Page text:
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In Libris Veritas

Saturday Issue (22): Avatar The Last Airbender: The Promise Part 2 by Gene Luen Yang

Avatar: The Last Airbender: The Promise, Part 2 - Gene Luen Yang, Michael Dante DiMartino, Gurihiru, Bryan Konietzko

thesaturdayissue

I created The Saturday Issue to in order to feature the comic books that I read, and I have revamped the feature in order to include volumes instead of single issues.

 

Source: Purchased from Amazon
Publisher: Dark Horse
Edition: Hardcover, 80 pages
Genre: Graphic Novel, Fantasy
Purchase: Amazon / Barnes & Noble / Book Depository*
*I receive a small monetary kickback from Amazon purchases
Rating: 5/5

 

I know I’ve kind of read the Avatar graphic novels out of order, since I’ve already read The Search part 1, and I didn’t do it on purpose..I just got excited about having it and didn’t want to wait to read it until after I’d read the last two Promise books. That being said it didn’t take away from either story.

 

The Promise part 2, picks up where the first leaves off, with tensions rising once again between the Earth Kingdom and the Fire Nation thanks to Zuko removing his help with the Harmony Restoration. We get to see how the tension is affecting Aang and the nations, but we also get to see how it affects on the personal level through a few side characters as well as Toph and Sokka. Granted Toph and Sokka’s story is a bit more humorous and if I’m being honest the most enjoyable part in the book. I really love that Aang and Katara are really developing their relationship as well, not all is perfect and they are still learning about each other. It’s cute.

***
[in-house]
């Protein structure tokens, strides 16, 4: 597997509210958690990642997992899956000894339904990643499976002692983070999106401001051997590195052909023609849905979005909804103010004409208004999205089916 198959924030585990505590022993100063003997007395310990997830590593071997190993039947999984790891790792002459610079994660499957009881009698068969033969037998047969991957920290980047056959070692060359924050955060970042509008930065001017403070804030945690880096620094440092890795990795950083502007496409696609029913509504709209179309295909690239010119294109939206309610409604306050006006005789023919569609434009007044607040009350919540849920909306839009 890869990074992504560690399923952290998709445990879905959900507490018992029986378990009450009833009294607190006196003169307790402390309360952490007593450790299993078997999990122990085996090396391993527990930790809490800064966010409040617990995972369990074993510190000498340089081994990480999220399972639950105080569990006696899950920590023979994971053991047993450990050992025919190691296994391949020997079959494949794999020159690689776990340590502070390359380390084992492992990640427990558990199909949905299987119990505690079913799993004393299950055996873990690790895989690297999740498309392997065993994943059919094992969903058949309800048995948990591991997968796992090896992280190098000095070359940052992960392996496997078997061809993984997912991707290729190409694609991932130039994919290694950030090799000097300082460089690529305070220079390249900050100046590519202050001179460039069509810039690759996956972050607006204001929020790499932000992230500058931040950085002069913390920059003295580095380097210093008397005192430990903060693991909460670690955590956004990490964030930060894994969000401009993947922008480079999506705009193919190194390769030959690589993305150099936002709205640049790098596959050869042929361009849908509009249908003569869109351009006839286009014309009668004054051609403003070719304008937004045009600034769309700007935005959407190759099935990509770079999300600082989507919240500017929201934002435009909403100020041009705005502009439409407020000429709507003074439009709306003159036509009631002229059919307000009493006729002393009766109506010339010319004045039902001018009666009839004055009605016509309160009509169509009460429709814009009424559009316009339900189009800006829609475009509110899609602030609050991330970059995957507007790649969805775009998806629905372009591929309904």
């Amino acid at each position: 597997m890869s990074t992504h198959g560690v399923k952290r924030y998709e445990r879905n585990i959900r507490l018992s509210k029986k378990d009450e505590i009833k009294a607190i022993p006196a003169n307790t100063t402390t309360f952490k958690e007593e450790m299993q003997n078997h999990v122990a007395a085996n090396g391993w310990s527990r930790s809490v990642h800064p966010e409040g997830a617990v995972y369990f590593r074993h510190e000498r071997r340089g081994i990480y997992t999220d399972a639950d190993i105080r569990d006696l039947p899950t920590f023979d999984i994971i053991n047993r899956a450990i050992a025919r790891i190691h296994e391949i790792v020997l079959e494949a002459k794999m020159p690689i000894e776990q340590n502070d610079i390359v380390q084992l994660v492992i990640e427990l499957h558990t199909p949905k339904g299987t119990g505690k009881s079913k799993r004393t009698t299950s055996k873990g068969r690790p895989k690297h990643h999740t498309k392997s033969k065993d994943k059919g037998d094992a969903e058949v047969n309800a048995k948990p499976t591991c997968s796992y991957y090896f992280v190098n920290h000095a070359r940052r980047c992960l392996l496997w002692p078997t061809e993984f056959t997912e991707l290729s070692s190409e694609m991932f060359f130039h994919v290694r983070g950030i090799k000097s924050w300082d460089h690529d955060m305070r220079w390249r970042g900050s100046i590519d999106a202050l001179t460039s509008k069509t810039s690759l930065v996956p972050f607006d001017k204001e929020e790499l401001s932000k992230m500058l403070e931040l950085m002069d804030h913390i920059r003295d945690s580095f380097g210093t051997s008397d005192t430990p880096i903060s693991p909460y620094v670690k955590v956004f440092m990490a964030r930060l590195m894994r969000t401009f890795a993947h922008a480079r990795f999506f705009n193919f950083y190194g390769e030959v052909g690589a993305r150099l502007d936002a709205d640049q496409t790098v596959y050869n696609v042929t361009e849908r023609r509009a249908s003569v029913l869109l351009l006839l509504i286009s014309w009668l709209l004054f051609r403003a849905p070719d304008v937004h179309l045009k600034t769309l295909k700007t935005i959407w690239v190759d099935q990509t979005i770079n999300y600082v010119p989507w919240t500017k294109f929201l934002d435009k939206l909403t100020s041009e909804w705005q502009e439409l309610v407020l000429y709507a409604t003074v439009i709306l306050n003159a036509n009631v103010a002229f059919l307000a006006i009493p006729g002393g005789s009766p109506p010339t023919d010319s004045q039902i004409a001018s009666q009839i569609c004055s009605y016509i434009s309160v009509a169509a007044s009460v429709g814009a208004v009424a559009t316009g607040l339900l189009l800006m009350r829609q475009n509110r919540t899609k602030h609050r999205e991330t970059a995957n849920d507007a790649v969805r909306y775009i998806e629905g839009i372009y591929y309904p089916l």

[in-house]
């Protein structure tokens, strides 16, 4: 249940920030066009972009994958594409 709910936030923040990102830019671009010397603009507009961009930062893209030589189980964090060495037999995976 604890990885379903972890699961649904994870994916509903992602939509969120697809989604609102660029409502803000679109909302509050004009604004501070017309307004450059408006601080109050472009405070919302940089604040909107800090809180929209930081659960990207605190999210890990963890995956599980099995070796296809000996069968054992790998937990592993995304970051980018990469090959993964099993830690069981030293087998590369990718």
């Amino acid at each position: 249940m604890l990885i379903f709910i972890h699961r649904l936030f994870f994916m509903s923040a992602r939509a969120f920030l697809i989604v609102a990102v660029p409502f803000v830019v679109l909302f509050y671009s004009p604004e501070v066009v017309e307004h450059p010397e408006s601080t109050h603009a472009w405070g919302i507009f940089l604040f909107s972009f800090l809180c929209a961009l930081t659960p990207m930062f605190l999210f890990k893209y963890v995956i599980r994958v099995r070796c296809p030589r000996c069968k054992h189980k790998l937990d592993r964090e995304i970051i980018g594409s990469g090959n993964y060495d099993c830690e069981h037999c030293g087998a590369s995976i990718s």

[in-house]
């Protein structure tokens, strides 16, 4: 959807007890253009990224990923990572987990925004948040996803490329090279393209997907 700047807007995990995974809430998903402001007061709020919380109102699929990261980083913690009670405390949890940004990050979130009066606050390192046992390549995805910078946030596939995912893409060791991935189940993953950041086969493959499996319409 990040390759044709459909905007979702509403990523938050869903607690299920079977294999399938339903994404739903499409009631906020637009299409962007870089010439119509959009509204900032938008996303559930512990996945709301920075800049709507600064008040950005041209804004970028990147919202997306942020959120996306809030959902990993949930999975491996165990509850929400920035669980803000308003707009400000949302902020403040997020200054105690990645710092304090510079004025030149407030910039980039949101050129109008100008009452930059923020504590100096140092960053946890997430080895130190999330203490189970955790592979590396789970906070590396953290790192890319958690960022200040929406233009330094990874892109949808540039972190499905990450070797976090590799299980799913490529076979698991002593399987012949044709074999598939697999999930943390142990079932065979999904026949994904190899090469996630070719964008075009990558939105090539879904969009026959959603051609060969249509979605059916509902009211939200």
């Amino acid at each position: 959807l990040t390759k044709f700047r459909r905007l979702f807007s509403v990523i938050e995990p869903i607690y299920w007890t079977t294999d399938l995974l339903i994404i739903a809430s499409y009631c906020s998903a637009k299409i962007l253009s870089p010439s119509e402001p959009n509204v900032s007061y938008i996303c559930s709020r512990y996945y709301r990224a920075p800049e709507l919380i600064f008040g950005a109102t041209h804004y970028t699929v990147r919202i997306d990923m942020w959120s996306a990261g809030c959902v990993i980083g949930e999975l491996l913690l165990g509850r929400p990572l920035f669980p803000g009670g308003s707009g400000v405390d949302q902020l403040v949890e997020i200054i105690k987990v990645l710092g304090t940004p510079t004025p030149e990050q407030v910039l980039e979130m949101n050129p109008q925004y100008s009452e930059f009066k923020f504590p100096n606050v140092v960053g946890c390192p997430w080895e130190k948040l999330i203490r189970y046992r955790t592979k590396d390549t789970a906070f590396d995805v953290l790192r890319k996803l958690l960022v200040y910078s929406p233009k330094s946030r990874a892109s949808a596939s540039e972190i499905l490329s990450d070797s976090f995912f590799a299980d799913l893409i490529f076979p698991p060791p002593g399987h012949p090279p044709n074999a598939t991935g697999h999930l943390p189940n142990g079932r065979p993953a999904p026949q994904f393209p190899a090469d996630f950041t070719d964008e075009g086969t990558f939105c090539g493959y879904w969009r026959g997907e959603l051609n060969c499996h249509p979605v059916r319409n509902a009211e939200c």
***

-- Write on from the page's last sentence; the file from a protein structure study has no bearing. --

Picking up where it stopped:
I love that Avatar deals with really big social situations in a way that people of all ages can understand, like equality and racism (though it’s more about the different ‘nations’ and benders than race). The way this particular story goes it makes you stop and think about it, because during the show we think that everyone wants the Fire Nation to back off…but now we get to see that it’s not that simple. Zuko and Aang both have to navigate a very complicated issue. Zuko deals with a lot of self doubt and he also grows as a leader. Aang has to fight with himself  and his culture over how to handle the situation before him.

 

This has gorgeous artwork and I love the attention to details. The library binding, which has all three parts, has some great notes in the margins about the story and the ideas which gives some great insight to the story as a whole and just how thought out it is.

If you are an Airbender fan, then I definitely urge you to go grab copies of this series and if you are willing to spend a bit more then the library binding. That way you can get all the extra info.